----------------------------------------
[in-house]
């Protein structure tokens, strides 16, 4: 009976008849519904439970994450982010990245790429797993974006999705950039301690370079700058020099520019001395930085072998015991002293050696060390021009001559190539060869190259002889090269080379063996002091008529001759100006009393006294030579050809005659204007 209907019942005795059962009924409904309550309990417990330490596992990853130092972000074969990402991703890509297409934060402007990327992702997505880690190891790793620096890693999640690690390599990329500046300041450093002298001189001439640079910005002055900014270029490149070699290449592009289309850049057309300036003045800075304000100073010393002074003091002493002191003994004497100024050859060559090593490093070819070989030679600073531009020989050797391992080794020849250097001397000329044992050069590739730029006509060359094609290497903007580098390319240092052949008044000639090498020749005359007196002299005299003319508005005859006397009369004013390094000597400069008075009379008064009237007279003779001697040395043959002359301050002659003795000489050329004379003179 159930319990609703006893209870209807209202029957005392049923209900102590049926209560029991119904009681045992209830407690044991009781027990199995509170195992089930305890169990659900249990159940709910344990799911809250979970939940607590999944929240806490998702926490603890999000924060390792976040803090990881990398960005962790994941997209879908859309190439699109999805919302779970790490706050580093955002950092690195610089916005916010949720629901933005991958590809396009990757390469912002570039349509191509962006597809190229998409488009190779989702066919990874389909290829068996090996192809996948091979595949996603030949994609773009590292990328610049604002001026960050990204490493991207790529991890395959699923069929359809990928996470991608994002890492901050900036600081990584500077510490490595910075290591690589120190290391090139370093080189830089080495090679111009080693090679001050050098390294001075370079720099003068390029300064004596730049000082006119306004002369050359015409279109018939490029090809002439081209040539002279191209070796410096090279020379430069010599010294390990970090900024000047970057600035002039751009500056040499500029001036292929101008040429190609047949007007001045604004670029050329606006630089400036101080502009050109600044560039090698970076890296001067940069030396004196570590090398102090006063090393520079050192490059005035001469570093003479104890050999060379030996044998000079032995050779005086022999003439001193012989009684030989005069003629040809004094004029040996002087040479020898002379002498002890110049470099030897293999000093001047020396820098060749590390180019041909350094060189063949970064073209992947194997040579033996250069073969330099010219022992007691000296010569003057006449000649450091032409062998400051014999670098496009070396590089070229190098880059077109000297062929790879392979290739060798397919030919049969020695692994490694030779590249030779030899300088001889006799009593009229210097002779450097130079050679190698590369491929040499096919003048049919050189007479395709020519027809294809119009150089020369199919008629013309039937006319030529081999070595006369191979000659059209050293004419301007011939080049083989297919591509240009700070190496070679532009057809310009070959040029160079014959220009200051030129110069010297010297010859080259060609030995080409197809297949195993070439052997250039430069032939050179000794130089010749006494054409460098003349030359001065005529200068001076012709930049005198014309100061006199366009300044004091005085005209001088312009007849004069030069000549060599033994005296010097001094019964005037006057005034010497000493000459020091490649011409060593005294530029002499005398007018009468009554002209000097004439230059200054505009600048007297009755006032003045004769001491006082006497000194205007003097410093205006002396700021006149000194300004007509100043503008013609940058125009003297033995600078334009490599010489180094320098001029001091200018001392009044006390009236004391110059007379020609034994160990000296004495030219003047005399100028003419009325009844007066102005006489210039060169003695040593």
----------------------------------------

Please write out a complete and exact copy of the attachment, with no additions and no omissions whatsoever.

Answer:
[in-house]
């Protein structure tokens, strides 16, 4: 009976008849519904439970994450982010990245790429797993974006999705950039301690370079700058020099520019001395930085072998015991002293050696060390021009001559190539060869190259002889090269080379063996002091008529001759100006009393006294030579050809005659204007 209907019942005795059962009924409904309550309990417990330490596992990853130092972000074969990402991703890509297409934060402007990327992702997505880690190891790793620096890693999640690690390599990329500046300041450093002298001189001439640079910005002055900014270029490149070699290449592009289309850049057309300036003045800075304000100073010393002074003091002493002191003994004497100024050859060559090593490093070819070989030679600073531009020989050797391992080794020849250097001397000329044992050069590739730029006509060359094609290497903007580098390319240092052949008044000639090498020749005359007196002299005299003319508005005859006397009369004013390094000597400069008075009379008064009237007279003779001697040395043959002359301050002659003795000489050329004379003179 159930319990609703006893209870209807209202029957005392049923209900102590049926209560029991119904009681045992209830407690044991009781027990199995509170195992089930305890169990659900249990159940709910344990799911809250979970939940607590999944929240806490998702926490603890999000924060390792976040803090990881990398960005962790994941997209879908859309190439699109999805919302779970790490706050580093955002950092690195610089916005916010949720629901933005991958590809396009990757390469912002570039349509191509962006597809190229998409488009190779989702066919990874389909290829068996090996192809996948091979595949996603030949994609773009590292990328610049604002001026960050990204490493991207790529991890395959699923069929359809990928996470991608994002890492901050900036600081990584500077510490490595910075290591690589120190290391090139370093080189830089080495090679111009080693090679001050050098390294001075370079720099003068390029300064004596730049000082006119306004002369050359015409279109018939490029090809002439081209040539002279191209070796410096090279020379430069010599010294390990970090900024000047970057600035002039751009500056040499500029001036292929101008040429190609047949007007001045604004670029050329606006630089400036101080502009050109600044560039090698970076890296001067940069030396004196570590090398102090006063090393520079050192490059005035001469570093003479104890050999060379030996044998000079032995050779005086022999003439001193012989009684030989005069003629040809004094004029040996002087040479020898002379002498002890110049470099030897293999000093001047020396820098060749590390180019041909350094060189063949970064073209992947194997040579033996250069073969330099010219022992007691000296010569003057006449000649450091032409062998400051014999670098496009070396590089070229190098880059077109000297062929790879392979290739060798397919030919049969020695692994490694030779590249030779030899300088001889006799009593009229210097002779450097130079050679190698590369491929040499096919003048049919050189007479395709020519027809294809119009150089020369199919008629013309039937006319030529081999070595006369191979000659059209050293004419301007011939080049083989297919591509240009700070190496070679532009057809310009070959040029160079014959220009200051030129110069010297010297010859080259060609030995080409197809297949195993070439052997250039430069032939050179000794130089010749006494054409460098003349030359001065005529200068001076012709930049005198014309100061006199366009300044004091005085005209001088312009007849004069030069000549060599033994005296010097001094019964005037006057005034010497000493000459020091490649011409060593005294530029002499005398007018009468009554002209000097004439230059200054505009600048007297009755006032003045004769001491006082006497000194205007003097410093205006002396700021006149000194300004007509100043503008013609940058125009003297033995600078334009490599010489180094320098001029001091200018001392009044006390009236004391110059007379020609034994160990000296004495030219003047005399100028003419009325009844007066102005006489210039060169003695040593």